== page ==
Air Date: Week of November 17, 2000
Agent Orange, a defoliant used by the United States during the Vietnam War, has left its mark on the environment and people’s health a quarter of a century after the end of the war. Owen Bennett Jones reports on the efforts being made in Vietnam to address the problems caused by the herbicide.
CURWOOD: It's Living on Earth. I'm Steve Curwood.
TOOMEY: And I'm Diane Toomey. President Clinton's trip to Vietnam in the week before Thanksgiving marks the first time a U.S. President has visited the country since the end of the Vietnam War. Mr. Clinton's visit is intended to promote continued cooperation on efforts to bring home the remains of American soldiers still missing in Vietnam. Also on the agenda is a new trade agreement between the U.S. and Vietnam. The trade deal was signed this year and now must be ratified by both countries. The United States has also recently agreed to work with Vietnam on another front: we've offered to share our scientific knowledge about Agent Orange. Agent Orange is the herbicide used by the U.S. military during a defoliation campaign called Operation Ranch Hand. An estimated eleven million gallons of Agent Orange were dropped on Vietnam from 1965 through 1970, and many in that country believe the toxic effects are still being felt. Owen Bennett Jones reports from Hanoi.
JONES: There were other defoliants, like Agent Blue, Agent Purple, and Agent Green. But the most powerful was Agent Orange, which contained high levels of the chemical dioxin. During the Vietnam War the United States sprayed Agent Orange on around fourteen percent of Vietnam's land. Back in 1965, some of it landed on U.S. veteran Tom Joyce.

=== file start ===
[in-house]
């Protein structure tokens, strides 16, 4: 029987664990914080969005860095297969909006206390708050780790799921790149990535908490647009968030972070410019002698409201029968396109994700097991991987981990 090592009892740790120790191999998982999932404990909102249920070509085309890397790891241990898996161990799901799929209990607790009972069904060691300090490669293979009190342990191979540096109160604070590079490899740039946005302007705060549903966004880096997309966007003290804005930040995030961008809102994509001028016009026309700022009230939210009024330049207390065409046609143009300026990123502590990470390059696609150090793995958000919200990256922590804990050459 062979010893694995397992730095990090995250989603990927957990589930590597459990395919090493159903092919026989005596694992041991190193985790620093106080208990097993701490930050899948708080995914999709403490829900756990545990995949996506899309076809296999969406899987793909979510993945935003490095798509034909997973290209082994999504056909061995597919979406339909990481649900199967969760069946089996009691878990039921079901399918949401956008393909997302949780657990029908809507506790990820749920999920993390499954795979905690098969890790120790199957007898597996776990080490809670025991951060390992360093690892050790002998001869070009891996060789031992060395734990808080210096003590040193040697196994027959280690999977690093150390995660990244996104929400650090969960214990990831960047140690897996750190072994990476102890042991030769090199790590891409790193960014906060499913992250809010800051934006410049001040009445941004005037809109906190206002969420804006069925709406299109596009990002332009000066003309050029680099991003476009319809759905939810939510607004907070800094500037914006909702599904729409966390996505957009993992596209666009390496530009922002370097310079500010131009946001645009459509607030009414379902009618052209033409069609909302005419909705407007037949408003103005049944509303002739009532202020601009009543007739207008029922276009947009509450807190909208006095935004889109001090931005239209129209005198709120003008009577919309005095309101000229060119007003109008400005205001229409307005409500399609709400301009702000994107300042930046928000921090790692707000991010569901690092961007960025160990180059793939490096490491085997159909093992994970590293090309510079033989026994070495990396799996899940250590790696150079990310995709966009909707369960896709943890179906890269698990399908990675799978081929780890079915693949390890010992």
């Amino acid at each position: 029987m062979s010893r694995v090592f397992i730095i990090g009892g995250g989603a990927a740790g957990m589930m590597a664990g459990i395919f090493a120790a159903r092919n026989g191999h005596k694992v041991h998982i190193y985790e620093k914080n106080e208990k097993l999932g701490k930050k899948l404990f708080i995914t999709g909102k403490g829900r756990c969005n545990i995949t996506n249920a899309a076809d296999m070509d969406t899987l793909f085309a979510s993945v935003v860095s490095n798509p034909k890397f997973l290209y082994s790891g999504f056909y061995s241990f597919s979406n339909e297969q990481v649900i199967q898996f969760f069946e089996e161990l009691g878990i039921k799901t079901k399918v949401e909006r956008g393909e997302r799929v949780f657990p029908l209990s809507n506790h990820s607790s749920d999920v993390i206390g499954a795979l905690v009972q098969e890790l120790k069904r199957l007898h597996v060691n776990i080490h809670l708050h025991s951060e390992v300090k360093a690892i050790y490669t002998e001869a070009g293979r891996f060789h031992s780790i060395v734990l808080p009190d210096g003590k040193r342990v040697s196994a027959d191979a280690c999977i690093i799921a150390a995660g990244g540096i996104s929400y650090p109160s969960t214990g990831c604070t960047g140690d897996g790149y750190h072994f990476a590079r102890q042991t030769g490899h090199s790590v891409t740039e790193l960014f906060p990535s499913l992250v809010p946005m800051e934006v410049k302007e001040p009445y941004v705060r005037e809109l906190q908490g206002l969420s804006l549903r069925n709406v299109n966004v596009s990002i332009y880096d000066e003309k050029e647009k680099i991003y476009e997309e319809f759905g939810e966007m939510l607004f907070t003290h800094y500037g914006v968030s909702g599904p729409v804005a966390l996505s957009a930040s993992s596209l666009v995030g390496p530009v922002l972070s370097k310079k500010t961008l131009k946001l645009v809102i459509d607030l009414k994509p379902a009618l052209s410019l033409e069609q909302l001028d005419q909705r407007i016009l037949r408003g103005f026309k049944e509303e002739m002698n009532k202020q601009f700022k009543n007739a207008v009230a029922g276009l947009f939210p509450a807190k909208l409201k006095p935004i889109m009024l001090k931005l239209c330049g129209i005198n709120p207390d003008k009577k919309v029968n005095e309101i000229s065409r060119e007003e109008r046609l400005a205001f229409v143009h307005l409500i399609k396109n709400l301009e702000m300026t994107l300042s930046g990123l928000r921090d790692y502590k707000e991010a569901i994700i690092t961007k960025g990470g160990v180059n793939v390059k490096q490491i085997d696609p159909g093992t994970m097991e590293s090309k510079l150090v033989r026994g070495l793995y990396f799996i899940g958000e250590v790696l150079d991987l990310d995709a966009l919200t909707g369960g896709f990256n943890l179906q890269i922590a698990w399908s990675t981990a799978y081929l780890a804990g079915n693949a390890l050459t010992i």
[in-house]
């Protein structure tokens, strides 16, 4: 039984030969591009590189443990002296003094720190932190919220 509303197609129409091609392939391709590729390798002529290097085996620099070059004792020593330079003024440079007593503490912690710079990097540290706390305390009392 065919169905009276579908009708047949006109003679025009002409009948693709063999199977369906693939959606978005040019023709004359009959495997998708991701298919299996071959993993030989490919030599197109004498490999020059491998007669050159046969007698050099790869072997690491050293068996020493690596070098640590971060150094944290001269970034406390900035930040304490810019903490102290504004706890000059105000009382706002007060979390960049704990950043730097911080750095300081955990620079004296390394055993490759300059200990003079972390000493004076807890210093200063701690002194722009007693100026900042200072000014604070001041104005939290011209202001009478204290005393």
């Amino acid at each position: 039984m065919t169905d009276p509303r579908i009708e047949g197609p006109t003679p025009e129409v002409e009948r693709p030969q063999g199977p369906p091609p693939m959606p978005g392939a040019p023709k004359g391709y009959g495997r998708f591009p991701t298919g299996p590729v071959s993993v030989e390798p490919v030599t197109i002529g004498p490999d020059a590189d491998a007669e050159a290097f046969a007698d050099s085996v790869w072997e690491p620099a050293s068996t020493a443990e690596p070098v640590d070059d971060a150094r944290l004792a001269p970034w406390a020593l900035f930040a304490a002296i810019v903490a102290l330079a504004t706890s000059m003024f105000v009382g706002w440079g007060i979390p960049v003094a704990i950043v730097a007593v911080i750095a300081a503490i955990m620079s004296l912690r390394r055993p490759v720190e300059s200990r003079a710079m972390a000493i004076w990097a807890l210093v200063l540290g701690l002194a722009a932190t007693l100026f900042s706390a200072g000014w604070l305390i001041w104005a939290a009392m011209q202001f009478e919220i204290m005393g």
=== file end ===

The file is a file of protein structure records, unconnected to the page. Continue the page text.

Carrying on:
JOYCE: We were out in the central highlands. One of the C-130s, I believe, came over, and just dropped it. We didn't know what it was. You know, we just: "hey, it's raining." You know, you would think it's just a short shower coming through. Twenty-four hours later the leaves are dead.
JONES: Tom Joyce now suffers from peripheral neuropathy, a disease of the nervous system that affects his balance. He believes his condition was caused by Agent Orange. The U.S. Department of Veterans' Affairs has set up an Agent Orange registry to treat veterans. But proving a link between certain illnesses and Agent Orange is difficult and highly controversial.
(Vietnamese students counting)
JONES: At a school in Hanoi called the Peace Village, some Vietnamese 15-year-olds try to count from one to ten. They don't find it easy. They have cognitive problems. Vietnamese health officials say that's because they're Agent Orange victims. Since 1994, the Vietnamese government has worked with a Canadian-based environmental consulting firm, Hatfield Consultants. The result is the most thorough independent survey yet to assess dioxin levels in central Vietnam. Chris Hatfield, who conducted the survey, says some areas, called hot spots, have high concentrations of the chemical. Most of these hot spots are on former U.S. air bases where Agent Orange was stored, and one is located in the Aluoi Valley near the border with Laos.